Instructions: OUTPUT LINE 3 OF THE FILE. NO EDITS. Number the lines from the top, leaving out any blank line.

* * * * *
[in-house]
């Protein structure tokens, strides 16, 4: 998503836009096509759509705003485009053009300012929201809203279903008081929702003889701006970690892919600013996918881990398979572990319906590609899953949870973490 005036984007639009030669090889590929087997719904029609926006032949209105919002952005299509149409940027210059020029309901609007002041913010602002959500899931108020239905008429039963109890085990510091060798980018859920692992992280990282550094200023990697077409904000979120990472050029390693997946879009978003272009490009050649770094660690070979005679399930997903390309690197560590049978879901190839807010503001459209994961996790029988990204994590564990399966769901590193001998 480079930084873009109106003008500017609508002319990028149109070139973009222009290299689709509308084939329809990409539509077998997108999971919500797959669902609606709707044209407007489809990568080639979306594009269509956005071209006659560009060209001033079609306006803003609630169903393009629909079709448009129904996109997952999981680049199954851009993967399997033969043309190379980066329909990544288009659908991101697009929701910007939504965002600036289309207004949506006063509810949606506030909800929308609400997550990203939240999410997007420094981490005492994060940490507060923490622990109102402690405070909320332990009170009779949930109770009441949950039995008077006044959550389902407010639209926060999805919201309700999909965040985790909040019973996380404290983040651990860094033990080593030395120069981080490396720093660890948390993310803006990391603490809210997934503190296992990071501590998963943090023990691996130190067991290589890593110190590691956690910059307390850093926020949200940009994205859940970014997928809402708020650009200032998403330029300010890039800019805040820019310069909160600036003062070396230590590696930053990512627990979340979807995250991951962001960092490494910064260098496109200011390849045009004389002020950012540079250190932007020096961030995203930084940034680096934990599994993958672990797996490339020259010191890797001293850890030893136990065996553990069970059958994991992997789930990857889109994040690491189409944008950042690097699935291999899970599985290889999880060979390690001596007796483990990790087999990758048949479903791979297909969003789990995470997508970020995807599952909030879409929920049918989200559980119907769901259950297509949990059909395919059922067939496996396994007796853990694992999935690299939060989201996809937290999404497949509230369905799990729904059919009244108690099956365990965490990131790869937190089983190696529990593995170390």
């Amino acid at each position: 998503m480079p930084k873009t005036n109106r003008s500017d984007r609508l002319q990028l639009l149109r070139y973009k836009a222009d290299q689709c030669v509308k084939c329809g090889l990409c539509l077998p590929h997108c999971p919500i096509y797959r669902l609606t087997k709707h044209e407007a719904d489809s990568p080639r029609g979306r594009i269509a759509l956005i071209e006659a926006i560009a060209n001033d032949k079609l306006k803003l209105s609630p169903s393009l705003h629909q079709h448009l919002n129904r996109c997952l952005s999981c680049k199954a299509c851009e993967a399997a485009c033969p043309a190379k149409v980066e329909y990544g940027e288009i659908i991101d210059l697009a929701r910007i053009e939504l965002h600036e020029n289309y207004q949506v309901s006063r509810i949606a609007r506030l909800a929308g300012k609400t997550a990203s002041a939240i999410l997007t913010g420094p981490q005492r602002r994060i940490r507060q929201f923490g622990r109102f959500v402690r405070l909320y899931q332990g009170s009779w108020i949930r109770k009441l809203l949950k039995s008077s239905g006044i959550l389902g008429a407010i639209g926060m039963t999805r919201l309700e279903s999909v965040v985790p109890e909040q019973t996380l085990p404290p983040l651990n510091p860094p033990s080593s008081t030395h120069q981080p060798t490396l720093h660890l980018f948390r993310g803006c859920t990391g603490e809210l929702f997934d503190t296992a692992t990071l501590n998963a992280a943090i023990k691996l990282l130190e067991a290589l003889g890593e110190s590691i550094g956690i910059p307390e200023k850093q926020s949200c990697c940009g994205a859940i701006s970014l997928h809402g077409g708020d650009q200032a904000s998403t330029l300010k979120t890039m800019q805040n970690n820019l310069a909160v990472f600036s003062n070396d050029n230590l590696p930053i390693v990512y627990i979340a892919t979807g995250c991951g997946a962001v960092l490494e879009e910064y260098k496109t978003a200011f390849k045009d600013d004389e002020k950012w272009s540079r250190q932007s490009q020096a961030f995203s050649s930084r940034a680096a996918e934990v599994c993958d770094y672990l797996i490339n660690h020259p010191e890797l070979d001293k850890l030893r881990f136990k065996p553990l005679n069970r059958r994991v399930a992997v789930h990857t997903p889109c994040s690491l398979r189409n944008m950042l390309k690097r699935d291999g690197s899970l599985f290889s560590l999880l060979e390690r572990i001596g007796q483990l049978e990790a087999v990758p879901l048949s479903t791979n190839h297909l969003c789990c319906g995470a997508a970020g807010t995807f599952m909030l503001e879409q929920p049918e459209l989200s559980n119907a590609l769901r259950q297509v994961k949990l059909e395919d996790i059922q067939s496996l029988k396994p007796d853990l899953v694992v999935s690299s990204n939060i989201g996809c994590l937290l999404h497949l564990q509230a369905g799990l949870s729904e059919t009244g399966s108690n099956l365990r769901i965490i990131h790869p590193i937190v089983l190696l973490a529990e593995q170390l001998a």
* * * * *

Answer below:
């Amino acid at each position: 998503m480079p930084k873009t005036n109106r003008s500017d984007r609508l002319q990028l639009l149109r070139y973009k836009a222009d290299q689709c030669v509308k084939c329809g090889l990409c539509l077998p590929h997108c999971p919500i096509y797959r669902l609606t087997k709707h044209e407007a719904d489809s990568p080639r029609g979306r594009i269509a759509l956005i071209e006659a926006i560009a060209n001033d032949k079609l306006k803003l209105s609630p169903s393009l705003h629909q079709h448009l919002n129904r996109c997952l952005s999981c680049k199954a299509c851009e993967a399997a485009c033969p043309a190379k149409v980066e329909y990544g940027e288009i659908i991101d210059l697009a929701r910007i053009e939504l965002h600036e020029n289309y207004q949506v309901s006063r509810i949606a609007r506030l909800a929308g300012k609400t997550a990203s002041a939240i999410l997007t913010g420094p981490q005492r602002r994060i940490r507060q929201f923490g622990r109102f959500v402690r405070l909320y899931q332990g009170s009779w108020i949930r109770k009441l809203l949950k039995s008077s239905g006044i959550l389902g008429a407010i639209g926060m039963t999805r919201l309700e279903s999909v965040v985790p109890e909040q019973t996380l085990p404290p983040l651990n510091p860094p033990s080593s008081t030395h120069q981080p060798t490396l720093h660890l980018f948390r993310g803006c859920t990391g603490e809210l929702f997934d503190t296992a692992t990071l501590n998963a992280a943090i023990k691996l990282l130190e067991a290589l003889g890593e110190s590691i550094g956690i910059p307390e200023k850093q926020s949200c990697c940009g994205a859940i701006s970014l997928h809402g077409g708020d650009q200032a904000s998403t330029l300010k979120t890039m800019q805040n970690n820019l310069a909160v990472f600036s003062n070396d050029n230590l590696p930053i390693v990512y627990i979340a892919t979807g995250c991951g997946a962001v960092l490494e879009e910064y260098k496109t978003a200011f390849k045009d600013d004389e002020k950012w272009s540079r250190q932007s490009q020096a961030f995203s050649s930084r940034a680096a996918e934990v599994c993958d770094y672990l797996i490339n660690h020259p010191e890797l070979d001293k850890l030893r881990f136990k065996p553990l005679n069970r059958r994991v399930a992997v789930h990857t997903p889109c994040s690491l398979r189409n944008m950042l390309k690097r699935d291999g690197s899970l599985f290889s560590l999880l060979e390690r572990i001596g007796q483990l049978e990790a087999v990758p879901l048949s479903t791979n190839h297909l969003c789990c319906g995470a997508a970020g807010t995807f599952m909030l503001e879409q929920p049918e459209l989200s559980n119907a590609l769901r259950q297509v994961k949990l059909e395919d996790i059922q067939s496996l029988k396994p007796d853990l899953v694992v999935s690299s990204n939060i989201g996809c994590l937290l999404h497949l564990q509230a369905g799990l949870s729904e059919t009244g399966s108690n099956l365990r769901i965490i990131h790869p590193i937190v089983l190696l973490a529990e593995q170390l001998a």